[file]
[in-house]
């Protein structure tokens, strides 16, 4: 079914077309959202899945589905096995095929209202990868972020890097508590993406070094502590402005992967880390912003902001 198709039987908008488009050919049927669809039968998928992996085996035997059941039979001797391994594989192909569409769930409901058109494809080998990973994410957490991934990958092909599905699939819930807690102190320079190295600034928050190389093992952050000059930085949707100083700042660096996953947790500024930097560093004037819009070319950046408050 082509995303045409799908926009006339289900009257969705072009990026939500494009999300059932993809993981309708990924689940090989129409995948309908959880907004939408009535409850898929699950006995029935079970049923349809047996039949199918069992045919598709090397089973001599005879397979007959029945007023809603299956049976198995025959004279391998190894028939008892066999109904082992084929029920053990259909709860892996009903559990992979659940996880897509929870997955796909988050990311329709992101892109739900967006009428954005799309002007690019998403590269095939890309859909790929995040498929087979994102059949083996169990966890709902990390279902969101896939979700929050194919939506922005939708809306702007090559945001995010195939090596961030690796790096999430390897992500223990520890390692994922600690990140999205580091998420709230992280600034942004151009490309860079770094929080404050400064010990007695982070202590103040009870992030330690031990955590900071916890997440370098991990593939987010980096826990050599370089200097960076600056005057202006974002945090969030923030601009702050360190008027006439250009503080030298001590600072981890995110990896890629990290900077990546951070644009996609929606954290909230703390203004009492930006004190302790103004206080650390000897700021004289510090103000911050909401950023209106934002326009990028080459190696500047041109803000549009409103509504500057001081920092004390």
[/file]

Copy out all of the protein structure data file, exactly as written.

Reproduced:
[in-house]
């Protein structure tokens, strides 16, 4: 079914077309959202899945589905096995095929209202990868972020890097508590993406070094502590402005992967880390912003902001 198709039987908008488009050919049927669809039968998928992996085996035997059941039979001797391994594989192909569409769930409901058109494809080998990973994410957490991934990958092909599905699939819930807690102190320079190295600034928050190389093992952050000059930085949707100083700042660096996953947790500024930097560093004037819009070319950046408050 082509995303045409799908926009006339289900009257969705072009990026939500494009999300059932993809993981309708990924689940090989129409995948309908959880907004939408009535409850898929699950006995029935079970049923349809047996039949199918069992045919598709090397089973001599005879397979007959029945007023809603299956049976198995025959004279391998190894028939008892066999109904082992084929029920053990259909709860892996009903559990992979659940996880897509929870997955796909988050990311329709992101892109739900967006009428954005799309002007690019998403590269095939890309859909790929995040498929087979994102059949083996169990966890709902990390279902969101896939979700929050194919939506922005939708809306702007090559945001995010195939090596961030690796790096999430390897992500223990520890390692994922600690990140999205580091998420709230992280600034942004151009490309860079770094929080404050400064010990007695982070202590103040009870992030330690031990955590900071916890997440370098991990593939987010980096826990050599370089200097960076600056005057202006974002945090969030923030601009702050360190008027006439250009503080030298001590600072981890995110990896890629990290900077990546951070644009996609929606954290909230703390203004009492930006004190302790103004206080650390000897700021004289510090103000911050909401950023209106934002326009990028080459190696500047041109803000549009409103509504500057001081920092004390």